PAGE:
15. id: CL:0000062 name: osteoblast def: "A bone-forming cell which secretes an extracellular matrix. Hydroxyapatite crystals are then deposited into the matrix to form bone." is_a: CL:0000055 relationship: develops_from CL:0000008 relationship: develops_from CL:0000375 Second step (2004)reform efforts initiated, e.g. linking GO to other OBO ontologies to ensure orthogonality GO + Cell type = Osteoblast differentiation: Processes whereby an osteoprogenitor cell or a cranial neural crest cell acquires the specialized features of an osteoblast, a bone-forming cell which secretes extracellular matrix. New Definition

  16. Third step (2006) The OBO Foundryhttp://obofoundry.org/

  17. The OBO Foundry • a family of interoperable gold standard biomedical reference ontologies to serve the annotation of inter alia • scientific literature • model organism databases • clinical trial data The OBO Foundryhttp://obofoundry.org/

  18. A prospective standard designed to guarantee interoperability of ontologies from the very start (contrast to: post hoc mapping) 12 initial candidate OBO ontologies – focused primarily on basic science domains several being constructed ab initio by influential consortia who have the authority to impose their use on large parts of the relevant communities.

  19. undergoing rigorous reform GO Gene Ontology ChEBI Chemical Ontology CL Cell Ontology FMA Foundational Model of Anatomy PaTO Phenotype Quality Ontology SO Sequence Ontology CARO Common Anatomy Reference Ontology CTO Clinical Trial Ontology FuGO Functional Genomics Investigation Ontology PrO Protein Ontology RnaO RNA Ontology RO Relation Ontology new The OBO Foundryhttp://obofoundry.org/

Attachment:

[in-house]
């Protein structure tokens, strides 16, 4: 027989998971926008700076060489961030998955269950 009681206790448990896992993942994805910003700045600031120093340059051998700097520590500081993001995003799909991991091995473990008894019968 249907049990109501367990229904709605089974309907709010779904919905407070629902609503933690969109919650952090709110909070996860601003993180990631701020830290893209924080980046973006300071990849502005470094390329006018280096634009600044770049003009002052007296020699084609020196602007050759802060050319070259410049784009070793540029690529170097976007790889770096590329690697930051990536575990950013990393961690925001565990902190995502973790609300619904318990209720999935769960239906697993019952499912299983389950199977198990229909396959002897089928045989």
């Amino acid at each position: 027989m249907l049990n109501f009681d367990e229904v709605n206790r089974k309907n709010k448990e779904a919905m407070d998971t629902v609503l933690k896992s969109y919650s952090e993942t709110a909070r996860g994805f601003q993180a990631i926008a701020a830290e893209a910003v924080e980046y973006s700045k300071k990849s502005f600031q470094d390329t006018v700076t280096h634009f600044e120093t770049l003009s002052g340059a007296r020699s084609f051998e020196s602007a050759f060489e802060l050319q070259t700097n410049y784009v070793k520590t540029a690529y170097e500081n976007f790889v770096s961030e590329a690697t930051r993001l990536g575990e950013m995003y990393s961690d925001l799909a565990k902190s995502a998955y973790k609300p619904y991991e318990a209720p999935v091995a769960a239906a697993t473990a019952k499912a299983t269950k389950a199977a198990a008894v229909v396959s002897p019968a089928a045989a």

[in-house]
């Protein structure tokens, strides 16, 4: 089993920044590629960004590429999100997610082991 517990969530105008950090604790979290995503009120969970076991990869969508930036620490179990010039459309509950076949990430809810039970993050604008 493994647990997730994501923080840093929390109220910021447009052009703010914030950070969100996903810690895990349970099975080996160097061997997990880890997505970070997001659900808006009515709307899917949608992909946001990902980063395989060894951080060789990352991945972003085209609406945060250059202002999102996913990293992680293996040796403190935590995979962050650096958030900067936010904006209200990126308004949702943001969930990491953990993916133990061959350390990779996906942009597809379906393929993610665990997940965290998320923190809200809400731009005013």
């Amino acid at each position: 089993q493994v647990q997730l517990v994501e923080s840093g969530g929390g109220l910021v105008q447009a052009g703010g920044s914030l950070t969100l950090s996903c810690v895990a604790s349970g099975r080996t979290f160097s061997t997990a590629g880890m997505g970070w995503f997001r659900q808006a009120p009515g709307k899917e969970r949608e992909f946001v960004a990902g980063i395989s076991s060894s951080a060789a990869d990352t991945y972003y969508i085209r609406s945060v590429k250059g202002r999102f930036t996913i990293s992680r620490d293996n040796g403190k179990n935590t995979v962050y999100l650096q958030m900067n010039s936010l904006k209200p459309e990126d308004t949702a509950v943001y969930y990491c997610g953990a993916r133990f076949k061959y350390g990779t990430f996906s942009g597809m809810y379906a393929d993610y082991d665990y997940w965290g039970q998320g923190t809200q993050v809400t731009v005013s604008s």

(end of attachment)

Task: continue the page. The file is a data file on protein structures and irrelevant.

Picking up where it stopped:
20. GO Gene Ontology ChEBI Chemical Ontology CL Cell Ontology FMA Foundational Model of Anatomy PaTO Phenotype Quality Ontology SO Sequence Ontology CARO Common Anatomy Reference Ontology CTO Clinical Trial Ontology FuGO Functional Genomics Investigation Ontology PrO Protein Ontology RnaO RNA Ontology RO Relation Ontology new to be absorbed in new Ontology of Biomedical Investigations (OBI) The OBO Foundryhttp://obofoundry.org/

  21. all OBO Foundry developers have agreed to a common set of evolving principles reflecting best practice in ontology development designed to ensure • tight connection to the biomedical basic sciences • compatibility • interoperability, common relations • formal robustness • support for logic-based reasoning The OBO Foundryhttp://obofoundry.org/

  22. The ontology is OPENand available to be used by all. • The ontology is in, or can be instantiated in, a COMMON FORMAL LANGUAGE. • The developers of the ontology agree in advance to COLLABORATE with developers of other OBO Foundry ontology where domains overlap. PRINCIPLES The OBO Foundryhttp://obofoundry.org/

  23. UPDATE: The developers of each ontology commit to its maintenance in light of scientific advance, and to soliciting community feedback for its improvement. • ORTHOGONALITY: They commit to working with other Foundry members to ensure that, for any particular domain, there is community convergence on a single controlled vocabulary. PRINCIPLES The OBO Foundryhttp://obofoundry.org/

  24. for science orthogonality of ontologies implies additivity of annotations • if we annotate a database or body of literature with one high-quality biomedical ontology, we should be able to add annotations from a second such ontology without conflicts • science aims for consistency • because science aims for correctness The OBO Foundryhttp://obofoundry.org/